You know, the ones who never call to cry on your shoulder or ask to borrow money or ask for a place to stay. The ones who never appear to be going through anything. Remember to call those friends and ask how they are doing.
They may seem strong and they may very well be strong, but then when a tragedy strikes in their lives everyone around them goes, “We had no idea!”
I’m no exception. In my family, the squeaky wheel gets the oil. It’s always the ones with drama who get a home-cooked meal to sob over. On the other hand, the ones who are (or appear to be) doing just fine get nothing. You don’t hear anything from family, either, until there’s big family news (or gossip) to share.
“I always knew you would make it, and be alright” says a cousin who calls me about once a year to complain about another cousin whom she has been supporting financially for years.
What does “making it” mean? If it means I pay my own bills by getting up, going to work and making smart investments, then ok, yes, I’ve made it. I’ve got the house, the car, and all of the material things that are markers of having a good life, so I get it. It all looks good on paper, or the Instagram feed. But if “making it” means that I can go years without without hearing, “How are you?” from a friend or family, then no. That’s not making anything, but a life of weak connections and superficial stuff.
Then you have the friends who only call when they need something. These friendships are tricky when they are not always totally transactional. Sometimes they call to ask you out for lunch or brunch or happy hour. They reach out to ask if you want to collaborate on a project or hit the running trail on the weekend. They are fun, good people and you genuinely have a good time with them, but there’s something missing. Sure, they ask you how your work is going and how the kids are and if your partner made partner yet, but they don’t really ask about how you are doing or how you’ve managed through the pandemic with work and kids and the prolonged periods of isolation.
Do they care, or do they not know how to care? (I mean, don’t they have their own lives to worry about?)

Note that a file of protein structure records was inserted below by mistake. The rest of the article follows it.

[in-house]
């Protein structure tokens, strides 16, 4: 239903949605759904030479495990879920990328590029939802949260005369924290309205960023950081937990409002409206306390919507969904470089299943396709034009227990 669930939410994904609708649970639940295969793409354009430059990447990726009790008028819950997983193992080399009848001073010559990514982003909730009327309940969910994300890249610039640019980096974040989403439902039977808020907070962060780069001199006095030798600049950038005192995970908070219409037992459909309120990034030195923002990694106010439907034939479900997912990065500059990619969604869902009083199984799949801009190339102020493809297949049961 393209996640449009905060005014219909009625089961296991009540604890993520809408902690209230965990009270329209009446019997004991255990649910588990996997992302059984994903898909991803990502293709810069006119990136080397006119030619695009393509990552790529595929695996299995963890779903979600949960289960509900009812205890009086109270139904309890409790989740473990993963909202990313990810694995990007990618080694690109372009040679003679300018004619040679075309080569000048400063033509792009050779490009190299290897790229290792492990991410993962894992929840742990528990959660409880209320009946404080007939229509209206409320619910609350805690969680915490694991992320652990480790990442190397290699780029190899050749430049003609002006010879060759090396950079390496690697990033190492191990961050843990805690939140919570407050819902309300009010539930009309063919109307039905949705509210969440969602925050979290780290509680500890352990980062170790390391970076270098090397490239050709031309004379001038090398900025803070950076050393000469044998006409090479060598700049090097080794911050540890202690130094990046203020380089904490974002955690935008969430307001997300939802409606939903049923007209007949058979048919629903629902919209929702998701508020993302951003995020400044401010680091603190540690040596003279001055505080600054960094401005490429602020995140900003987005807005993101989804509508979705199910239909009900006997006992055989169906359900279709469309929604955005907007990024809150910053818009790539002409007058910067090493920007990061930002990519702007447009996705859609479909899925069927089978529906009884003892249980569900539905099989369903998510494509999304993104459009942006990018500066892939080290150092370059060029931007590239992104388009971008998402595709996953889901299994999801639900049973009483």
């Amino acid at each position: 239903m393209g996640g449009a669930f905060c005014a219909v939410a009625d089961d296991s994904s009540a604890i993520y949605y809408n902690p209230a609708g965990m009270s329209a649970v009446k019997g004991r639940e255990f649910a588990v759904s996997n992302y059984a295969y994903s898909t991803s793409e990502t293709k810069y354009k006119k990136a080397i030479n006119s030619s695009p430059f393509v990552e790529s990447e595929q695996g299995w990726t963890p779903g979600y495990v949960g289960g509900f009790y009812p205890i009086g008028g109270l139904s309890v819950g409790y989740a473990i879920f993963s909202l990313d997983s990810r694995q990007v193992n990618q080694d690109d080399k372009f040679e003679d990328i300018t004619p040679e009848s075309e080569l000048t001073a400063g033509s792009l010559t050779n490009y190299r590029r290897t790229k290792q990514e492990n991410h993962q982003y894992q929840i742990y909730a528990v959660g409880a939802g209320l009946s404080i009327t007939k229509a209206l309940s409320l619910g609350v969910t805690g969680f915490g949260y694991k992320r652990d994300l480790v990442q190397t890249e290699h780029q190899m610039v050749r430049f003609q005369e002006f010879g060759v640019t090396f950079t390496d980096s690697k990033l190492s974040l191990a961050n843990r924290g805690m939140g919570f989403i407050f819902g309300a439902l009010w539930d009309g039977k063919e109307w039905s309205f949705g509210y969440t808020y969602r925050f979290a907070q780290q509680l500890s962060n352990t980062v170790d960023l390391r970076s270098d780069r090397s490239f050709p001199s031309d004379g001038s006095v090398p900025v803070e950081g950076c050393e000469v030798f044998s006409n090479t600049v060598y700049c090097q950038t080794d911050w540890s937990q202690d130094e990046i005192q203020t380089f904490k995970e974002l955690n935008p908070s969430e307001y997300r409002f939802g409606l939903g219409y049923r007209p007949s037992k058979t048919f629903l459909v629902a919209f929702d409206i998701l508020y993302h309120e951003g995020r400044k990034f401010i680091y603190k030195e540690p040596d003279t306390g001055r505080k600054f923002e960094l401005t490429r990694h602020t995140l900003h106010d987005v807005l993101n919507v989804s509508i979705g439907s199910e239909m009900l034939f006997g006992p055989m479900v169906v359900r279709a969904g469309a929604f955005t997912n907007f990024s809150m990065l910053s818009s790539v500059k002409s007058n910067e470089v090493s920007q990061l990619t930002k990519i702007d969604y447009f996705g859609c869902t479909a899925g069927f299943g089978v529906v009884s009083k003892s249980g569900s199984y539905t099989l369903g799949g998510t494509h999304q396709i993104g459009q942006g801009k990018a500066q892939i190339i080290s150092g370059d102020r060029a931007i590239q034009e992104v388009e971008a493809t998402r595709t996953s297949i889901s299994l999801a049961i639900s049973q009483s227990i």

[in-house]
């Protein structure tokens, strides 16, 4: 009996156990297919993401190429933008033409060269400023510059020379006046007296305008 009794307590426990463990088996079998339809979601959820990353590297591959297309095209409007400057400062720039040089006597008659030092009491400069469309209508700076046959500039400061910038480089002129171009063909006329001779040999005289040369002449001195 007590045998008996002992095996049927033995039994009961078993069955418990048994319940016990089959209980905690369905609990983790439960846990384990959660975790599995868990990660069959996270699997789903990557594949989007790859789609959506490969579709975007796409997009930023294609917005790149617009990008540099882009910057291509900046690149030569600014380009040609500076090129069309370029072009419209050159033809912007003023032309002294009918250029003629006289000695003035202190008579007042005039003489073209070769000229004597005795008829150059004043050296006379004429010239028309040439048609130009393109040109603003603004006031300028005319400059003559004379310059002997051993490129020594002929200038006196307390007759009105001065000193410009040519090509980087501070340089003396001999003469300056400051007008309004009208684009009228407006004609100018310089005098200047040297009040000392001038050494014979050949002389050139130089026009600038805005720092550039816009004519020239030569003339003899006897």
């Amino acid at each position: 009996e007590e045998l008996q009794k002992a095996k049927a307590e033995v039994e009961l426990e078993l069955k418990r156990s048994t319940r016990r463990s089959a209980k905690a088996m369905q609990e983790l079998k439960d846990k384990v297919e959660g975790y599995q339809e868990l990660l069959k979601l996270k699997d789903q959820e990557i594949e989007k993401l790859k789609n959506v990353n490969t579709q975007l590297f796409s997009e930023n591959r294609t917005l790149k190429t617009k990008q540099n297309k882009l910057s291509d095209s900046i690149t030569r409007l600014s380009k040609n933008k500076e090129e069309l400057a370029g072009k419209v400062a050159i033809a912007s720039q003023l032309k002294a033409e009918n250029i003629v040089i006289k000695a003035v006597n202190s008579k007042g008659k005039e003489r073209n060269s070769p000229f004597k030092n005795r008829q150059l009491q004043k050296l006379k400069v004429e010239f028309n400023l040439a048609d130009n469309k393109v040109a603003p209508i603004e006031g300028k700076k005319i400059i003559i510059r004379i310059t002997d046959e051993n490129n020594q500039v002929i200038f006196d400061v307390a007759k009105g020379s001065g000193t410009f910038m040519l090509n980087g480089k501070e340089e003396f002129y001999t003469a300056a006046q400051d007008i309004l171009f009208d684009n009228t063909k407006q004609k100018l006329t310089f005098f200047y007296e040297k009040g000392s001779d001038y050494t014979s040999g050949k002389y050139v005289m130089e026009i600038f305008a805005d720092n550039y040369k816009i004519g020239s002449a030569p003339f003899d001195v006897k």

Knock on wood that tragedy never strikes. These will be the same people who will be shocked and devastated, filling their timelines up with photos of you and them during pre-pandemic happy hours and mud runs.
The calm before the storm is all that time that they thought you were their “strong friend” and “the one who “has really got it together.”
Little do they know, because little do they ask.
And why don’t they? People LOVE to talk about themselves and their problems. Maybe it is because we live in the era of the self… self care, self love, selfie. Where in this equation is community?
If we have learned anything from the past 22 months of this pandemic, it is that people shrink in isolation and thrive in communities. Human beings need real and honest connections and a sense of genuine belonging. There is purpose in our lives when we get up and go somewhere, like an office or a school or to church, or a running group. The face time and togetherness leads to deeper connections beyond the surface-level scripts of, “How’s it going?”
We all see what’s happening in our society with the sudden and devastating rash of suicides in the news. When I was trained as a journalist in the early 2000s, I was taught that we don’t cover suicides in an effort to protect the public psyche, but with seemingly so many lately, and the rise of citizen journalism and social media, there’s no way to keep quite about suicides now.
From Regina King‘s 26-year-old son Ian Alexander, Jr. to the voice of Charlie Brown, actor Peter Robbins, to former Miss USA Cheslie Kryst, who was also an accomplished attorney, MBA and TV host to Moses J. Mosely, who is well-known for playing a zombie on The Walking Dead–even people who seem to have it all, are choosing to opt out. And, each time I read news of people opting out of life, even when I didn’t know them, I am saddened.
No one will ever know why some choose to end their lives. Did anyone call to check on them? Where they considered the “strong friends” in their social circles?
Feelings of isolation, loneliness and (in some cases) anxiety, depression and mental illness, are just amplified after prolonged periods of staying home and away from people, especially the ones whom we love most. But the one thing we can all do to ease the burden of loneliness is to call our friends and family and check in once in while, especially our “strong friends.”